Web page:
- Federal Insurance Contribution Act (FICA): employers must also deduct and withhold deductions to cover Social Security, disability and Medicare. The latest rates can be found on the IRS website. FICA records must be kept for at least four years after the date the tax is paid. FICA applies to all employers (even those with a single employee) and requires quarterly reports to the IRS and annual submissions to the Social Security Administration.
- Federal Unemployment Tax Act (FUTA): unemployment tax is a payment by employers (not a deduction from employee wages) to the IRS to fund federal unemployment programs. Most US states have a state unemployment tax as well. Annual reports must be made, covering employee wages and taxes. As with FICA, accurate records must be available for at least four years.
- Consumer Credit Protection Act (CCPA): managed by the Department of Labor, this act requires employers to garnish a proportion of wages (i.e. withhold) when an employee owes a debt following a court order or other legal procedure.
- Affordable Care Act (ACA): employers with more than 50 employees must offer their workforce an option for ‘minimum essential coverage’ health insurance a part of their benefits package, including possibly making a shared responsibility payment to the IRS.
Other payroll compliance issues
Looking at what employers must do in order to comply with relevant government legislation, there a few common pitfalls:
- Poor time and attendance records: as should be obvious by now, complete and accurate records are the way to go. An HRMS can help reduce the likelihood of errors and over- or underpayment of salaries.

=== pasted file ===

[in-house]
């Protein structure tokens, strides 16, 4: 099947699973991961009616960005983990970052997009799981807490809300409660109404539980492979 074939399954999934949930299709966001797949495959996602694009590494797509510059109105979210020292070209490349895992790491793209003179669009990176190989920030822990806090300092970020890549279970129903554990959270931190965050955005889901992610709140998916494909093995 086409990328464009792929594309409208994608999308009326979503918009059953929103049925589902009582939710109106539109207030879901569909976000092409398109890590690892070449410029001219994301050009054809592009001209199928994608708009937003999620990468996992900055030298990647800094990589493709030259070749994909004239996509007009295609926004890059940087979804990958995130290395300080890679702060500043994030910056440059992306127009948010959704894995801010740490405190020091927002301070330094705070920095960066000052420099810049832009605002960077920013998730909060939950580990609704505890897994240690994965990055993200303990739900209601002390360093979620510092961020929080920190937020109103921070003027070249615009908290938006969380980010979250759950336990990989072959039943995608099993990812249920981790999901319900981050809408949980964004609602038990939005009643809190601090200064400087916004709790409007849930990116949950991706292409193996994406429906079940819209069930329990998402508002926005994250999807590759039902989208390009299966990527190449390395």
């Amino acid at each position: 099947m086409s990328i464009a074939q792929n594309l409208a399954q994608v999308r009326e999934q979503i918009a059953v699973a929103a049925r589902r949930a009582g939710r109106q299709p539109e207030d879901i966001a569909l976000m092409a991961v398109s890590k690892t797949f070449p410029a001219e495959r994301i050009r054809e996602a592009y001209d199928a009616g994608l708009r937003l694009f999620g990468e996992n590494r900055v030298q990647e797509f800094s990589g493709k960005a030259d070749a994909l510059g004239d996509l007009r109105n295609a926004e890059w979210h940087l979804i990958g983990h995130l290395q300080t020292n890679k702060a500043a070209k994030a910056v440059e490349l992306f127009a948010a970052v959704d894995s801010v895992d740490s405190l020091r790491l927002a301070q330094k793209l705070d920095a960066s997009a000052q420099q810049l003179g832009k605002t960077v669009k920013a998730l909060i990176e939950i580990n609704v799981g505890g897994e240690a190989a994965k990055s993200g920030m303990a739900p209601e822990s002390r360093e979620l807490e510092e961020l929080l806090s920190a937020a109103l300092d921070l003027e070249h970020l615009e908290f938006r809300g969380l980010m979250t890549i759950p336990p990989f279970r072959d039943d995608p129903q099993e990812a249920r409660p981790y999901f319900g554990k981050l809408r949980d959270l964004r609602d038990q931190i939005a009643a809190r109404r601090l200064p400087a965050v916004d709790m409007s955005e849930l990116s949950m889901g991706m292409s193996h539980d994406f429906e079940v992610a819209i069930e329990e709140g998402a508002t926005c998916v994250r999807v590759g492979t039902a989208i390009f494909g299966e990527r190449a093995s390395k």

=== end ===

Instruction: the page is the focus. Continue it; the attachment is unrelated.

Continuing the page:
- Managing overtime: the different rates for hours worked over and above an employee’s contract are often determined by legislation (e.g. in the US, the FLSA), making it a compliance issue. Human error in salary calculation can be avoided by using an appropriate HRMS.
- Multi-country (or state) payroll: if you employ people in different countries or states, they are likely to be subject to different employment legislation and labor law; including minimum wage rates, tax withholding requirements, and so on. One option is to have separate software for each country’s payroll. Another is to use a global payroll system that is designed to deal with such complications.
- Classification of employees: before you even get to a new hire’s first salary check, there is the potential for error in their classification. Are they legally an “employee” or they an independent contractor, temporary employee, or freelancer. All are treated differently for purposes of benefits, tax withholding, etc. and have different compliance reporting requirements.
To sum up, payroll compliance is a fundamental employer responsibility. Acting in accordance with statutory mandates, such as the above examples, is the only way to avoid a fine or worse – after all, some legislation carries criminal penalties as well as civil. An automated, accurate system of record is a sensible investment.